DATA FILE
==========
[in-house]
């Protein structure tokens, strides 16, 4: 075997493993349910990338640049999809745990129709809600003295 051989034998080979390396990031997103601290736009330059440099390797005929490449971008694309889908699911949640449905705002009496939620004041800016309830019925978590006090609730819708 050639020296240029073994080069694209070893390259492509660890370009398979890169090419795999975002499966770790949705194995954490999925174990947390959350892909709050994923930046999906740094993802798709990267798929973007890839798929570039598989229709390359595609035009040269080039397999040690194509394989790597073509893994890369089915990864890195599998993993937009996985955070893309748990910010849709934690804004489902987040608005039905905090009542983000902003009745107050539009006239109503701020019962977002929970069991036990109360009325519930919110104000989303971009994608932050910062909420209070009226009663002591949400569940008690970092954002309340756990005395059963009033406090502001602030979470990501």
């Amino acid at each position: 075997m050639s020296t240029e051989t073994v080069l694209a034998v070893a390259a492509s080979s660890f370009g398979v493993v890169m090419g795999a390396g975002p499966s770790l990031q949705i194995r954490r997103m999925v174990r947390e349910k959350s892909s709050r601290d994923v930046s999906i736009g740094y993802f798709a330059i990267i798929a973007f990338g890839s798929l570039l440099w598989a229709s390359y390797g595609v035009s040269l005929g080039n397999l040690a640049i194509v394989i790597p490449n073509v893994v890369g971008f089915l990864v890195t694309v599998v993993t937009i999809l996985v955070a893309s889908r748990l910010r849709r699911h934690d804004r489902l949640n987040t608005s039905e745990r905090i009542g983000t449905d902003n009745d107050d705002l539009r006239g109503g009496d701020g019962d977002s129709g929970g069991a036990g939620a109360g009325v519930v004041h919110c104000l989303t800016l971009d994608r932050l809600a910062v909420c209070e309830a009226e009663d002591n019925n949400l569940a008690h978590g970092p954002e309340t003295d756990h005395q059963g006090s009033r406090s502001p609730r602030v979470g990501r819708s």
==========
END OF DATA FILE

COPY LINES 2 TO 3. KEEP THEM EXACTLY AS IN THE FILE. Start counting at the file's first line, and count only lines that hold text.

């Protein structure tokens, strides 16, 4: 075997493993349910990338640049999809745990129709809600003295 051989034998080979390396990031997103601290736009330059440099390797005929490449971008694309889908699911949640449905705002009496939620004041800016309830019925978590006090609730819708 050639020296240029073994080069694209070893390259492509660890370009398979890169090419795999975002499966770790949705194995954490999925174990947390959350892909709050994923930046999906740094993802798709990267798929973007890839798929570039598989229709390359595609035009040269080039397999040690194509394989790597073509893994890369089915990864890195599998993993937009996985955070893309748990910010849709934690804004489902987040608005039905905090009542983000902003009745107050539009006239109503701020019962977002929970069991036990109360009325519930919110104000989303971009994608932050910062909420209070009226009663002591949400569940008690970092954002309340756990005395059963009033406090502001602030979470990501």
């Amino acid at each position: 075997m050639s020296t240029e051989t073994v080069l694209a034998v070893a390259a492509s080979s660890f370009g398979v493993v890169m090419g795999a390396g975002p499966s770790l990031q949705i194995r954490r997103m999925v174990r947390e349910k959350s892909s709050r601290d994923v930046s999906i736009g740094y993802f798709a330059i990267i798929a973007f990338g890839s798929l570039l440099w598989a229709s390359y390797g595609v035009s040269l005929g080039n397999l040690a640049i194509v394989i790597p490449n073509v893994v890369g971008f089915l990864v890195t694309v599998v993993t937009i999809l996985v955070a893309s889908r748990l910010r849709r699911h934690d804004r489902l949640n987040t608005s039905e745990r905090i009542g983000t449905d902003n009745d107050d705002l539009r006239g109503g009496d701020g019962d977002s129709g929970g069991a036990g939620a109360g009325v519930v004041h919110c104000l989303t800016l971009d994608r932050l809600a910062v909420c209070e309830a009226e009663d002591n019925n949400l569940a008690h978590g970092p954002e309340t003295d756990h005395q059963g006090s009033r406090s502001p609730r602030v979470g990501r819708s």